Grist List

Critical List: Keystone XL decision should come in two months; NIH stops chimp research

The president will most likely have to make a final decision on Keystone XL within two months. Brace for the imminent lobbying fight. Democrats are already pointing out that issuing permits two months from now is impossible, because that timeline wouldn't leave room for required environmental reviews. Germany got a fifth of its power from renewables in 2011. The National Institutes of Health will soon face strict limits on chimpanzees as research subjects, which will rule out chimp research in the vast majority of studies. Half of the world's land will have a different mix of plants by 2100, after …

Endangered lemurs becoming ‘bar snacks’

For who knows how many generations, the natives of Madagascar did not eat lemurs because they thought their ancestors forbade it. Now, and I am not making this up, they are praying to their ancestors to lift the ban, reports Sara Reardon at Science Now. Mostly because their kids, who are not big on ancestor worship, have already started munching on the tasty primates in the form of "bar snacks." The thing is, lemurs aren't just squirrels with hands. They're prosimians, which means they're descendants of the last of our ancestors who weren't primates. They live in matriarchies, making them …

Death of ‘lightbulb ban’ greatly exaggerated

Congresscritters who love inefficiency, waste, and air pollution — or at least the money that comes from industries that do — attached a rider to the spending bill yesterday evening that will reverse an earlier law to phase out crappy old-style lightbulbs. The crazy thing is that the ban is still in effect, and the new legislation just means it can't be enforced in 2012. For "give me incandescents or give me death" types to win, Congress will have to either reverse the law entirely or keep passing resolutions to stop enforcing it, year after year. Sounds like a great …

Fundamental breakthrough could double electricity from solar panels

It is a truth often repeated that fundamental physical limits mean solar panels can never capture and transform more than about 31 percent of the sun's energy. But Xiaoyang Zhu at the University of Texas apparently just did the impossible, and in a most spectacular fashion: He found a way to increase the efficiency of solar cells to 66 percent. Zhu announced a similar result in 2010, but he was only able to achieve theoretical efficiencies that high using concentrated sunlight. His new work outlines a practical way to use panels in a conventional layout to capture the "hot" electrons …

The return of the Keystone XL pipeline

Keystone XL is back from the dead. After President Obama announced a delay in a final decision on the tar-sands pipeline, House Republicans’ first gambit was to try to speed up that process. But now, they have a more sinister plan: They are trying to force through wholesale approval of the pipeline project. They're doing this by attaching pipeline approval to a bill that's near and dear to the president's heart — payroll tax breaks. Payroll tax breaks are pretty sweet! They make it easier for people to start businesses or hire new workers, because social security and Medicaid taxes …

Critical List: Congress does everything it can to screw the environment; fabric cleaned by sunlight

Congress voted to put sanctions on Iran, which would make it harder for Iran to sell oil, but potentially make oil sales more profitable for the regime overall. After all the work that the anti-Keystone coalition did, Republicans are trying to tack a measure to approve the pipeline onto a bill that extends the payroll tax cut. The White House is saying the president "would reject a proposal that tried to mandate approval of the Keystone project" but won't say the V-E-T-O word. Oh, ALSO. Congress could defund the program that would implement the phaseout of incandescent bulbs. AUGH, CONGRESS. …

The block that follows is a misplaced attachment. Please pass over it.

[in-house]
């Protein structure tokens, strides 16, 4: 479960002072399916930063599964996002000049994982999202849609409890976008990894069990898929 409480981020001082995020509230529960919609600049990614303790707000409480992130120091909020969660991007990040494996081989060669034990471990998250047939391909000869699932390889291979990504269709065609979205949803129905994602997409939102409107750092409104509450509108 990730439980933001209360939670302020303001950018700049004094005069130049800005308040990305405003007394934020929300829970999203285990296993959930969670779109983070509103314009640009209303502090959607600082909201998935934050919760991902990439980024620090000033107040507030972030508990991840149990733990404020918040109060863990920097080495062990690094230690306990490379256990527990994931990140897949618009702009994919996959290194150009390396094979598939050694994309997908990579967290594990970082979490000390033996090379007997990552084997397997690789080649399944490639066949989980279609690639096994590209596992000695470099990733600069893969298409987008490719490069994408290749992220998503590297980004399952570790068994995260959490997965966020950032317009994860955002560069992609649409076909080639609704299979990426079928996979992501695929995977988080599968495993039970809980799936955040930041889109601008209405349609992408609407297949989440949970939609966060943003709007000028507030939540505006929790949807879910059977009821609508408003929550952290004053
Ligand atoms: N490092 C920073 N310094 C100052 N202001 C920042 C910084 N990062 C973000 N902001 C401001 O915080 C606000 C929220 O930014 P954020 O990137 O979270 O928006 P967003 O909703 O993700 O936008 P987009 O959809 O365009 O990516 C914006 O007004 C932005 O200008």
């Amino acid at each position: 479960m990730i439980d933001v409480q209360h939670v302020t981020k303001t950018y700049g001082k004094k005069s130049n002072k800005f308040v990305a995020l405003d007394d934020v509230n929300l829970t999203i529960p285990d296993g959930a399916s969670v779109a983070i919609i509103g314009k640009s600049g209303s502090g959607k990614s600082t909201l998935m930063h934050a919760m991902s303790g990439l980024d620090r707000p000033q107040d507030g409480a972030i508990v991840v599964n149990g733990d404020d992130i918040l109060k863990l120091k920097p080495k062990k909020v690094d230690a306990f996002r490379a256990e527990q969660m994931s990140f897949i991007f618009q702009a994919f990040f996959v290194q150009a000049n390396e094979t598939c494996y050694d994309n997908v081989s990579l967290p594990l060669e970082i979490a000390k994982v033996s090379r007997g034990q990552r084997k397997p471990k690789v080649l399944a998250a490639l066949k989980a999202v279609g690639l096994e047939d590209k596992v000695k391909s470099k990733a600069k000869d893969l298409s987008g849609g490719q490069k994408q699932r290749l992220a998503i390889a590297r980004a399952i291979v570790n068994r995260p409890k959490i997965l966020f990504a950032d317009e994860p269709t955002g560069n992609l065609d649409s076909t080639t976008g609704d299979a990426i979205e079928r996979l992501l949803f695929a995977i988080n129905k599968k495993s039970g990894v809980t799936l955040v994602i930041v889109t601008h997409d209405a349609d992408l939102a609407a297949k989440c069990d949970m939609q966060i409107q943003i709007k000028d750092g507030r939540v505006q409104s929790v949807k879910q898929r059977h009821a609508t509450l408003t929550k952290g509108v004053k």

Infographic: Fracking violations in Pennsylvania

The orange dots here are natural gas extraction operations with one or more environmental violations. But, you know, deer and rainbows! Click through to NPR's interactive graphic to find out more about each operation and how many laws they're flouting. (You can also get more detailed maps and information by county.)

Congress passes the wrong pipeline bill

It turns out Republicans and Democrats truly can work together to craft a bipartisan pipeline safety bill that satisfies both parties! And then they can accidentally pass the old version instead. The bill, which laid out new penalties for pipeline safety violations following a deadly explosion last year, was laboriously hashed out in a bipartisan committee. Then the House went ahead and passed the old version anyway. Due to human error, the House on Monday and Senate on Tuesday both passed a pipeline safety bill all right, but an earlier version of the bill — not the final bipartisan, bicameral …

Police seize computers in connection with Climategate hacking

When the University of East Anglia's servers were hacked and emails stolen, the victims — the climate scientists whose largely innocuous messages got misrepresented all over the blogosphere — were subjected to multiple independent investigations (and cleared). The hackers? Not so much. Nobody really knew who did it or apparently cared. But evidently they're cracking down now, because police in England just seized the computers of Roger Tattersall, a denialist blogger connected with the second hacked email release. Nobody's been arrested, and it doesn't look like the cops think Tattersall is responsible. Rather, he's one of at least five bloggers …

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